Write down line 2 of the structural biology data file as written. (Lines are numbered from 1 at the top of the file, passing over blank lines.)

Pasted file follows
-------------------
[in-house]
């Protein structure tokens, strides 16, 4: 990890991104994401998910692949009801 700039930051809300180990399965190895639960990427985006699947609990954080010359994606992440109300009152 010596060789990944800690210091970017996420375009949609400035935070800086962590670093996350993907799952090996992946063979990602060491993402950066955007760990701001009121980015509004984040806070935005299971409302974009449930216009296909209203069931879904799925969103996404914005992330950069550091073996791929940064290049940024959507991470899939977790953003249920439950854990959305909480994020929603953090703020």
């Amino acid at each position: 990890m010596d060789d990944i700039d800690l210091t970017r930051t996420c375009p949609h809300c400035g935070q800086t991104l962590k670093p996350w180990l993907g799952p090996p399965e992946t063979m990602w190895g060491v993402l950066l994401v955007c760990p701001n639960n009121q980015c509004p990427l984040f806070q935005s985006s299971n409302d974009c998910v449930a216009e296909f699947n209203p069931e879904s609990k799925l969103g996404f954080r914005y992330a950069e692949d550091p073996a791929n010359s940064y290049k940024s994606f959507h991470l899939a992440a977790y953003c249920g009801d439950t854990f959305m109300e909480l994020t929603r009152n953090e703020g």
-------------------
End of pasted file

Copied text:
């Protein structure tokens, strides 16, 4: 990890991104994401998910692949009801 700039930051809300180990399965190895639960990427985006699947609990954080010359994606992440109300009152 010596060789990944800690210091970017996420375009949609400035935070800086962590670093996350993907799952090996992946063979990602060491993402950066955007760990701001009121980015509004984040806070935005299971409302974009449930216009296909209203069931879904799925969103996404914005992330950069550091073996791929940064290049940024959507991470899939977790953003249920439950854990959305909480994020929603953090703020």